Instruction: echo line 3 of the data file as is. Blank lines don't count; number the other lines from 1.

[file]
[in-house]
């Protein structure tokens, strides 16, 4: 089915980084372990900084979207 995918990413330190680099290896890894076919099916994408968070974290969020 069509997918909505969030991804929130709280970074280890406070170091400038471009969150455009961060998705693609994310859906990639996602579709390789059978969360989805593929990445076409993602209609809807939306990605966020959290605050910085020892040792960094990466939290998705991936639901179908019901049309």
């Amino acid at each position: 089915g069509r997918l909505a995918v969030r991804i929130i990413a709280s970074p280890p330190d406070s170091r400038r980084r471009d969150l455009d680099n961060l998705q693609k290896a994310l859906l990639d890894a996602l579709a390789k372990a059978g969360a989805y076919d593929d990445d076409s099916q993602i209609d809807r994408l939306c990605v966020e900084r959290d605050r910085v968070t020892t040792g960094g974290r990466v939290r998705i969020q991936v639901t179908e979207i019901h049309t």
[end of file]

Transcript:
């Amino acid at each position: 089915g069509r997918l909505a995918v969030r991804i929130i990413a709280s970074p280890p330190d406070s170091r400038r980084r471009d969150l455009d680099n961060l998705q693609k290896a994310l859906l990639d890894a996602l579709a390789k372990a059978g969360a989805y076919d593929d990445d076409s099916q993602i209609d809807r994408l939306c990605v966020e900084r959290d605050r910085v968070t020892t040792g960094g974290r990466v939290r998705i969020q991936v639901t179908e979207i019901h049309t």